No MeSH data available.


Performance of the best evolved robots of the three best replications of the experiment.
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Figure 7: Performance of the best evolved robots of the three best replications of the experiment.

Mentions: Figure 7 shows the average performance of the best evolved robots of three of the best replications of the experiment observed by systematically varying the position of the objects on the table. As can be seen, although different individuals vary with respect to their generalization capabilities, they all display rather good performance on the central diagonal area which corresponds to the preferential trajectory followed by the arm in normal conditions (i.e. when the objects are placed on the central position of the table). The decrease in performance on the top-right and bottom-left part of the table can be explained by considering that grasping objects located in these positions require postures which differ significantly from those assumed by the robots to grasp objects in the central area of the table.


Evolution of prehension ability in an anthropomorphic neurorobotic arm.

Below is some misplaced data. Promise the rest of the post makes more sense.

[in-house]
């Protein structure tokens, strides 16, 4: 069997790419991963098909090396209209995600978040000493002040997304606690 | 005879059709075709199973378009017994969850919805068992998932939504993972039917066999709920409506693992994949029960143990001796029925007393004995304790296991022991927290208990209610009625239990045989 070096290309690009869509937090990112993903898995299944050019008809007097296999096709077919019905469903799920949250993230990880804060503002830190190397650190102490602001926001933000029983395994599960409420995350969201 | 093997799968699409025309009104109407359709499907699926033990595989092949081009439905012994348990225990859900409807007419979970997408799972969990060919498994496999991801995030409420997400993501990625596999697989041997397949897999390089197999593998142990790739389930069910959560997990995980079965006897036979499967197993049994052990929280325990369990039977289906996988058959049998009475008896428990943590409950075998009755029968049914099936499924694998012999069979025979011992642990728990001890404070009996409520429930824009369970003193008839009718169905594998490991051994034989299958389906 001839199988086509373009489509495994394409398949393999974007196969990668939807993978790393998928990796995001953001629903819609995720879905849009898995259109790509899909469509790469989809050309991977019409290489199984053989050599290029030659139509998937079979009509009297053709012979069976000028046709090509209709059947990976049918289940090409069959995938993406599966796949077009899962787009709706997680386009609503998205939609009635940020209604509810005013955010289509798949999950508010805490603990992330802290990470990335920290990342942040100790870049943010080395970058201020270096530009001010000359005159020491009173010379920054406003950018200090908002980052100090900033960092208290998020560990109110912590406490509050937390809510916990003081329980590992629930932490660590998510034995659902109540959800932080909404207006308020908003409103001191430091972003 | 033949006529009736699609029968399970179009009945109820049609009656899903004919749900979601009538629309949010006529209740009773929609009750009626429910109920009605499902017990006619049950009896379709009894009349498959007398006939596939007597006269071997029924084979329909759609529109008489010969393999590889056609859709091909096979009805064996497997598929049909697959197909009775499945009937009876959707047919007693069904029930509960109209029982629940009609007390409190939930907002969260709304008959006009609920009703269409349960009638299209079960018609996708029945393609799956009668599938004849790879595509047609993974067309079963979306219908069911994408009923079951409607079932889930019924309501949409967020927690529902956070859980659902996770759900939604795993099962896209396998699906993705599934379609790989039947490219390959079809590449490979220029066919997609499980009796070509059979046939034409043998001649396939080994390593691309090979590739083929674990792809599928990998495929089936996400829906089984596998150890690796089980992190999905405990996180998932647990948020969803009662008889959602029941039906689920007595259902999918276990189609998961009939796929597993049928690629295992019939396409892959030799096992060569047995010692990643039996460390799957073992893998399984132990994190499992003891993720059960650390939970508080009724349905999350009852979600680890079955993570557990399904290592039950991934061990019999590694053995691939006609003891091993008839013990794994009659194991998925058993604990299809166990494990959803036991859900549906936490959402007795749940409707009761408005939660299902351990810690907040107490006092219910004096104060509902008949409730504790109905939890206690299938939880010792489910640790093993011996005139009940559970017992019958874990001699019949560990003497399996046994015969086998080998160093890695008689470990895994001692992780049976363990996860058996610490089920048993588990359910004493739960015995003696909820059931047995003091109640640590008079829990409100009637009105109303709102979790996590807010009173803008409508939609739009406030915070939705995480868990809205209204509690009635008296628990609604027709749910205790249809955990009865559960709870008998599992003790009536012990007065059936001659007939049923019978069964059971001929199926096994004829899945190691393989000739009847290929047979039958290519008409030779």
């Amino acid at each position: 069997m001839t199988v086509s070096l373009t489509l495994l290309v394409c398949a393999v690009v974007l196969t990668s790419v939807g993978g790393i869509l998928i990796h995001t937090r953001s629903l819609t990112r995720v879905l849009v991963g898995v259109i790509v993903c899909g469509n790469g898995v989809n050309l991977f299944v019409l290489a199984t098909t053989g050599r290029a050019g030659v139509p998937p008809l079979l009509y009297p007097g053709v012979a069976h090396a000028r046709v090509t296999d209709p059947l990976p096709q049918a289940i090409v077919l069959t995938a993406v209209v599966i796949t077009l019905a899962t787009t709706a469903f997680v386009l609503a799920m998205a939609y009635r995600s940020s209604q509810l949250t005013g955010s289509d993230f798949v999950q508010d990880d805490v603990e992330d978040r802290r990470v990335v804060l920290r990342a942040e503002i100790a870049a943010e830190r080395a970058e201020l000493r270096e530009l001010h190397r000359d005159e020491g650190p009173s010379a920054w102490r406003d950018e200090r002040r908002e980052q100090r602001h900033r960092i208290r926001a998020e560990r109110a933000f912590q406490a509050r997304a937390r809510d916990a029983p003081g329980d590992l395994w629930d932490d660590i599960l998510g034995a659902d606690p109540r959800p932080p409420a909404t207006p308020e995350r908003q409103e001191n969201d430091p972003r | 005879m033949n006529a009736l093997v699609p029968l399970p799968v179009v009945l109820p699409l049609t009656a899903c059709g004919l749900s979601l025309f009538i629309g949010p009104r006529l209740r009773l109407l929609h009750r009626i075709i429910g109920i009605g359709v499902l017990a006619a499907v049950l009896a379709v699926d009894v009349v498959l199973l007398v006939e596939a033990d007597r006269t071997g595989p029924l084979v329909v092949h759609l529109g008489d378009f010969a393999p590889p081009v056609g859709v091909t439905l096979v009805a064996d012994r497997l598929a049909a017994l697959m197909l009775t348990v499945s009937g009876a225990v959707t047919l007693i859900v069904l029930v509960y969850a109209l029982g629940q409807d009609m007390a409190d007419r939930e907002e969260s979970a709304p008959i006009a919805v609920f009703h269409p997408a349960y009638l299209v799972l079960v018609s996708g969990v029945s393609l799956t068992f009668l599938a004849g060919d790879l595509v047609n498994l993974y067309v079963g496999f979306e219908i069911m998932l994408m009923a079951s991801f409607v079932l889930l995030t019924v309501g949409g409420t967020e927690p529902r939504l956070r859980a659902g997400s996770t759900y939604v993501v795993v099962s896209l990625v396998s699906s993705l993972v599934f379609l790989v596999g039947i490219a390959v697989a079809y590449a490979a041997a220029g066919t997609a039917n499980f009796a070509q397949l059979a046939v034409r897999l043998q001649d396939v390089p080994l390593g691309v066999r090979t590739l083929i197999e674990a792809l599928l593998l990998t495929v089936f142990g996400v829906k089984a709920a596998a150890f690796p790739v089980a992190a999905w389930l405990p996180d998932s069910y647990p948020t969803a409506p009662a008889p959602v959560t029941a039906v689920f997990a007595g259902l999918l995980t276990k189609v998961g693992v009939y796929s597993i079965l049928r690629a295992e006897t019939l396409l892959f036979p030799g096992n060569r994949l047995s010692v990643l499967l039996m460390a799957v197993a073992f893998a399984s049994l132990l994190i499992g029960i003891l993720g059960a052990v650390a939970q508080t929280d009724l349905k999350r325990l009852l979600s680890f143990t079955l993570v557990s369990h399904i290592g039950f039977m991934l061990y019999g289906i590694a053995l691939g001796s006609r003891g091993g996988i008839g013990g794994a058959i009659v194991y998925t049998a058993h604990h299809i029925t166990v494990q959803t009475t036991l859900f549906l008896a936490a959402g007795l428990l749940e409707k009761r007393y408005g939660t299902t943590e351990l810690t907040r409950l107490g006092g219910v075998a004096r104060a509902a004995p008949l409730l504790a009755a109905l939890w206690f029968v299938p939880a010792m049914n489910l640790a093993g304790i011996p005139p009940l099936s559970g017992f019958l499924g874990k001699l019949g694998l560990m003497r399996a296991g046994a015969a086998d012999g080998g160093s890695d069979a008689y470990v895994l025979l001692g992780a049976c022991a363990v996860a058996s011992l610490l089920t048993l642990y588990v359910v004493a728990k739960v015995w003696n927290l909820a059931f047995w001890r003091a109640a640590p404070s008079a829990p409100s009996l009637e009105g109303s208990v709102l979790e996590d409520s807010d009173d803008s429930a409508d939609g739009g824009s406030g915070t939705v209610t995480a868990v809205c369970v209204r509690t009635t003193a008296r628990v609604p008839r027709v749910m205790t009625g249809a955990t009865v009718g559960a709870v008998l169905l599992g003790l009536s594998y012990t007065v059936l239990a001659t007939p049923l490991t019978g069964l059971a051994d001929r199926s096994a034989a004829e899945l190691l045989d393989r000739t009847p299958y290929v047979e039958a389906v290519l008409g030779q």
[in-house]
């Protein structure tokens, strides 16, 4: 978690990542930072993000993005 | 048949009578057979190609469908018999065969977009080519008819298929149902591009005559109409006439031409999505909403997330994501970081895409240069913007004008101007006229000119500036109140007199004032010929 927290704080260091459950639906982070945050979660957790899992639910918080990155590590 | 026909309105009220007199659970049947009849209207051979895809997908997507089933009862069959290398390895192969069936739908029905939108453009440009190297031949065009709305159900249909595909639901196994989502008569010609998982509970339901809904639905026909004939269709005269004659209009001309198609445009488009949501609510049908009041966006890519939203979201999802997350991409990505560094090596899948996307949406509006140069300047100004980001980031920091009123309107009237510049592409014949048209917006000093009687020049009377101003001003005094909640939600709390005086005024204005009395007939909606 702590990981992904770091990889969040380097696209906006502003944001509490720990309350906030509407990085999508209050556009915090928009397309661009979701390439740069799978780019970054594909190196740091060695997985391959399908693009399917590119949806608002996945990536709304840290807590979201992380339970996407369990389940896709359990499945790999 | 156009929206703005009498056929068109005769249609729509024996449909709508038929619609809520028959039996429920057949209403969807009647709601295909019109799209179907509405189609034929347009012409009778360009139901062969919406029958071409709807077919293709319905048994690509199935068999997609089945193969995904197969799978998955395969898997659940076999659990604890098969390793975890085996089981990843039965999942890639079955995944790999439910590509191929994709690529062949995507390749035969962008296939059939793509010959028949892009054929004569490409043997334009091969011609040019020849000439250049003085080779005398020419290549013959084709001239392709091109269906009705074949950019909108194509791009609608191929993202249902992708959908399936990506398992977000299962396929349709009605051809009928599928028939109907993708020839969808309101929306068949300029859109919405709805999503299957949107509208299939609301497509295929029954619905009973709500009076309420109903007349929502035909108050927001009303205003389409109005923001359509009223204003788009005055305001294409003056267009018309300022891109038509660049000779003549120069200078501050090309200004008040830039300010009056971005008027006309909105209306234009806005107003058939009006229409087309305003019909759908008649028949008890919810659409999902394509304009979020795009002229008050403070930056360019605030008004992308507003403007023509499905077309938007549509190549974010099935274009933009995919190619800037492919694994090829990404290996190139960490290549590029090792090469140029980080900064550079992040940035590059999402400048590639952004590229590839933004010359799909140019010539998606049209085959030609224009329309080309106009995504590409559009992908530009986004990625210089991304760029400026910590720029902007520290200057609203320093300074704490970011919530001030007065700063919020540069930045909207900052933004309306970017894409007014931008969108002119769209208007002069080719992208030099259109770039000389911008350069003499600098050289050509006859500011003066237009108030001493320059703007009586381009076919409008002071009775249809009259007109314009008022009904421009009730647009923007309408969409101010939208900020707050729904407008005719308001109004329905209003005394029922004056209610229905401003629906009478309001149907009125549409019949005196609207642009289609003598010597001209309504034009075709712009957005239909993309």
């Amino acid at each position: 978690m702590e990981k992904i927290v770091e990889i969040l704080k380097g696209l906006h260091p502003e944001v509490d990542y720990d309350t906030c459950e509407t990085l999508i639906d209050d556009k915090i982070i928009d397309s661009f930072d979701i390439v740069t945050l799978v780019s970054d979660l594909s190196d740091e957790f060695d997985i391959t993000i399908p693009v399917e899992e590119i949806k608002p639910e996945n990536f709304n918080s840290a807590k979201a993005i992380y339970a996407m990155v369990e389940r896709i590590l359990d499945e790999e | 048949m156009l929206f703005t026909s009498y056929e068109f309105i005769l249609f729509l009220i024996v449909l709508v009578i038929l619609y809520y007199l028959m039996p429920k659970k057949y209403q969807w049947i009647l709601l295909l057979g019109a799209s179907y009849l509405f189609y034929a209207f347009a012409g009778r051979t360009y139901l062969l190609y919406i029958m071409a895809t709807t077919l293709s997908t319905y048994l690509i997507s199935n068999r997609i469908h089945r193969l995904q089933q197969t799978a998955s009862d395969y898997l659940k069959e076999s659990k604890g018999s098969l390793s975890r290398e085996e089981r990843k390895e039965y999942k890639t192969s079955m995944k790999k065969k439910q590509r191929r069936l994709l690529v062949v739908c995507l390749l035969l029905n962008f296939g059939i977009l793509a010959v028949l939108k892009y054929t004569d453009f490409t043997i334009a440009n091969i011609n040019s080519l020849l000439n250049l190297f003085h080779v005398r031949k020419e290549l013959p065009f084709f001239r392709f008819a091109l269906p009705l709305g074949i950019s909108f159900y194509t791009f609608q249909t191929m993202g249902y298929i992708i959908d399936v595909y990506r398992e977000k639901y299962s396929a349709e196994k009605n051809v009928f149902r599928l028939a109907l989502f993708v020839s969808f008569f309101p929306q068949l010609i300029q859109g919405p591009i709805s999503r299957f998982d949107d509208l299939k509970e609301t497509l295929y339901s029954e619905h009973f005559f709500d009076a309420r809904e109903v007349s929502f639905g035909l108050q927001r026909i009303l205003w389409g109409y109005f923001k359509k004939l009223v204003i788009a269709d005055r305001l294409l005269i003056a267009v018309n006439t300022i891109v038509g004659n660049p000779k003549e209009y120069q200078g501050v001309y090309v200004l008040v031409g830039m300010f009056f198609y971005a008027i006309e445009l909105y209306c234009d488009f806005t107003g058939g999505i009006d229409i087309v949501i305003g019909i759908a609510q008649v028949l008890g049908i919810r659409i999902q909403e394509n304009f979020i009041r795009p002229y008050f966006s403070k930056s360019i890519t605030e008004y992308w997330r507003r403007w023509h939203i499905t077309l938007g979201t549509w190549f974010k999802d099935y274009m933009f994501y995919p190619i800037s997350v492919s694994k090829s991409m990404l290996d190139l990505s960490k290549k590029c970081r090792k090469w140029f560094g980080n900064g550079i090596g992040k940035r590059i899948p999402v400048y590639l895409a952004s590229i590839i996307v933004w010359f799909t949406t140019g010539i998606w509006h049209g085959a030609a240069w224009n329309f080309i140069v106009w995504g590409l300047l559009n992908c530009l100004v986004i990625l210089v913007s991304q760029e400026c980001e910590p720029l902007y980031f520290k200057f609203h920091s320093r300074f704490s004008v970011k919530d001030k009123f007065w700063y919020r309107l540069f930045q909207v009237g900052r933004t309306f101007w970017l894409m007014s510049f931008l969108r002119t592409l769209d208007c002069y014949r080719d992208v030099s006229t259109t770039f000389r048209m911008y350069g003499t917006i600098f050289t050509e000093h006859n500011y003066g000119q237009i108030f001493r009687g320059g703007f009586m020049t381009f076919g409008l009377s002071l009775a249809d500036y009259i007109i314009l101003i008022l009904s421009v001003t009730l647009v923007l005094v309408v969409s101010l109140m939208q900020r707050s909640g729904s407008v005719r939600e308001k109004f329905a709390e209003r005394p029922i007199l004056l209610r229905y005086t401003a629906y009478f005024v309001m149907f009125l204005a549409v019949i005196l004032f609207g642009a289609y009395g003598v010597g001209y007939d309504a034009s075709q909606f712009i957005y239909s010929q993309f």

Massera G, Cangelosi A, Nolfi S - Front Neurorobot (2007)

Performance of the best evolved robots of the three best replications of the experiment.
© Copyright Policy - open-access
Related In: Results  -  Collection

License
Show All Figures
getmorefigures.php?uid=PMC2533584&req=5

Figure 7: Performance of the best evolved robots of the three best replications of the experiment.
Mentions: Figure 7 shows the average performance of the best evolved robots of three of the best replications of the experiment observed by systematically varying the position of the objects on the table. As can be seen, although different individuals vary with respect to their generalization capabilities, they all display rather good performance on the central diagonal area which corresponds to the preferential trajectory followed by the arm in normal conditions (i.e. when the objects are placed on the central position of the table). The decrease in performance on the top-right and bottom-left part of the table can be explained by considering that grasping objects located in these positions require postures which differ significantly from those assumed by the robots to grasp objects in the central area of the table.